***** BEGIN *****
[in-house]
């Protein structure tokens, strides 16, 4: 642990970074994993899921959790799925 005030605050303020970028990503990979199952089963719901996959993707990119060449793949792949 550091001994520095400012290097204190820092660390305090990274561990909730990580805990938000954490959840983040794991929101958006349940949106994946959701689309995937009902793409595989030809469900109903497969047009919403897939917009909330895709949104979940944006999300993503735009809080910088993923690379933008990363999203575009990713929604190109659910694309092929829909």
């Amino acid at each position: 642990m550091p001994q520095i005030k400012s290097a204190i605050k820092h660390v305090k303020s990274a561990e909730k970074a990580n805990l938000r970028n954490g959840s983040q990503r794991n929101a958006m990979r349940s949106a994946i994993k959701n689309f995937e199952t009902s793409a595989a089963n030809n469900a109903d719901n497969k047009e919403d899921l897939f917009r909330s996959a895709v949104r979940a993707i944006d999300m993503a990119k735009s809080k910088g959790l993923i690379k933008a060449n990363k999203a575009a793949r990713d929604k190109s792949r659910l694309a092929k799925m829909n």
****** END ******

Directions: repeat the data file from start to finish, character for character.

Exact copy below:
[in-house]
């Protein structure tokens, strides 16, 4: 642990970074994993899921959790799925 005030605050303020970028990503990979199952089963719901996959993707990119060449793949792949 550091001994520095400012290097204190820092660390305090990274561990909730990580805990938000954490959840983040794991929101958006349940949106994946959701689309995937009902793409595989030809469900109903497969047009919403897939917009909330895709949104979940944006999300993503735009809080910088993923690379933008990363999203575009990713929604190109659910694309092929829909």
């Amino acid at each position: 642990m550091p001994q520095i005030k400012s290097a204190i605050k820092h660390v305090k303020s990274a561990e909730k970074a990580n805990l938000r970028n954490g959840s983040q990503r794991n929101a958006m990979r349940s949106a994946i994993k959701n689309f995937e199952t009902s793409a595989a089963n030809n469900a109903d719901n497969k047009e919403d899921l897939f917009r909330s996959a895709v949104r979940a993707i944006d999300m993503a990119k735009s809080k910088g959790l993923i690379k933008a060449n990363k999203a575009a793949r990713d929604k190109s792949r659910l694309a092929k799925m829909n």